Every young person should listen to Malala's astonishing story of her fight for a better education, and how she became youngest recipient of the Nobel Peace Prize.

Extras!

 

This BrainPOP Jr. movie made me cry

 
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There's a million and one ways to teach algebra, or punctuation, or how a star is formed.

But how do you teach bravery?

How do you encourage your children to have the courage of their convictions?

Who understand that making the harder choice is sometimes the only choice that makes sense?

One way is to seek inspiration in others, to look to their example and learn from the path they took, often in the face of great adversity.

Have your children met Ruby Bridges?

Don’t follow the path. Go where there is no path and begin the trail. When you start a new trail equipped with courage, strength and conviction, the only thing that can stop you is you!
— Ruby Bridges

Following the end of school segregation in America in 1954, 6 year old Ruby passed a test enabling her to attend a better all-white school in New Orleans, closer to home.

In doing so, she became the first African American child to attend an all-white elementary school in America.

Her journey was hard and fraught.

Famously, Ruby had to be escorted into William Frantz Elementary School by policemen. But she stayed calm and composed.

No one would speak to her, or teach her, for a whole year.

In fact, other parents started taking their children out of school in protest.

But she persevered.

A teacher, Mrs. Henry, stuck by Ruby and taught her. Other people also believed in Ruby and neighbours and community members helped the Bridges family and protected them from angry protestors.

Ruby went to school every day and over time the school welcomed more children from different backgrounds.

She went on to become a civil rights hero who stood up for her rights and encouraged black students all over the country to do the same.

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This topic sensitively explains concepts like segregation, racism, and activism in a way that's suitable for young children. As an educator you should use Annie's notepad prompts to encourage questions and develop understanding of these grown up terms.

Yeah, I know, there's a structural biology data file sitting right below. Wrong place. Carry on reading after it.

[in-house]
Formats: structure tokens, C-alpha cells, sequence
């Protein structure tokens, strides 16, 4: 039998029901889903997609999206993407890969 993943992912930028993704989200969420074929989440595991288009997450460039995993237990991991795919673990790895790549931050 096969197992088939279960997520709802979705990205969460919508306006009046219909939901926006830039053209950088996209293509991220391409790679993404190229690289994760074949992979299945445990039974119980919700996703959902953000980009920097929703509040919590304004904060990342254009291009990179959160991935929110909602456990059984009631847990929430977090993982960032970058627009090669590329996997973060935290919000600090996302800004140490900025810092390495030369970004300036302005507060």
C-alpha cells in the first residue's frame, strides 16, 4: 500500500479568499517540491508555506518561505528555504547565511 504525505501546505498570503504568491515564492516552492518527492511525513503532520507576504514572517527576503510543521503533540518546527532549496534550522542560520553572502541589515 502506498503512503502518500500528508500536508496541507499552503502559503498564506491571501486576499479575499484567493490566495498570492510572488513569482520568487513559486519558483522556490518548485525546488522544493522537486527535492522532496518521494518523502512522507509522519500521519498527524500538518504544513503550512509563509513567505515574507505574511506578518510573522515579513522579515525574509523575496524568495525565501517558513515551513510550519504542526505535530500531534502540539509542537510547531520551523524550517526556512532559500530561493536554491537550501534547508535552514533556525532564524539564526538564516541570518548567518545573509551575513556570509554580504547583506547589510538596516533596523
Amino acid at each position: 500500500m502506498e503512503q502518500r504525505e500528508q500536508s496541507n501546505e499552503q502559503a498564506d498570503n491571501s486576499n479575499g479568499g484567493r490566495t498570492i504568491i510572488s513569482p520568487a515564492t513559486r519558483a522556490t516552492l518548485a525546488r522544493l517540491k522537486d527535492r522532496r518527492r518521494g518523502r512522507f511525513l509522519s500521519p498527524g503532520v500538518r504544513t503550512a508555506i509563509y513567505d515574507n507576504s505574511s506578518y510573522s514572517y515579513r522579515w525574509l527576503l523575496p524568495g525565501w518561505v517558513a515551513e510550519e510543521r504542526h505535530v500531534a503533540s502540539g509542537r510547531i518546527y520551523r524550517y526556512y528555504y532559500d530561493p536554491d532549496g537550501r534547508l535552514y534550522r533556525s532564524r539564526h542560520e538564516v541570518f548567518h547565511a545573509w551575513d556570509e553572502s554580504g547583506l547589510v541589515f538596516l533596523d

But also don't forget that at the heart of this topic was a real 6 year old girl, in a smart dress and clutching her school bag, tiny in comparison to the adults around her, who persisted.

Even when the world seemed to determined to get her to stop.

And she didn't. She kept going to school. She believed she had to the right to the best education she could get.

Can you imagine the courage that took?

All children could stand to be a little more Ruby.

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BrainPOP and Blooms Taxonomy

 
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As an educator you're almost certainly familiar with Bloom's Taxonomy.

Holly Spangler, a BrainPOP CBE, explains why BrainPOP fits Bloom's so well in her in depth blog post she wrote for our Educator's support site:

Bloom’s Taxonomy...offers a framework for teachers to structure and understand the learning process. BrainPOP and BrainPOP Jr., with their wonderfully informative animated movies and accompanying quizzes, games and activities, provide the perfect match to help teachers structure and differentiate their lessons within the framework of Bloom’s Taxonomy. Teachers may differentiate the content they teach by designing activities for groups of students that cover the six levels of Bloom’s Taxonomy: remembering, understanding, applying, analyzing, evaluating and creating.
— Holy Spangler, BrainPOP Meets Bloom’s Taxonomy

When we design our tools and features we align them with with 3 objectives, based on Bloom's taxonomy - Discover, Play, Create.

Whether you are experienced with BrainPOP or are just getting to know our resources you'll see there's a multitude of options on each topic.

Here's a visual breakdown of the various pasts of a topic page and how they fit into the discover, play, create model.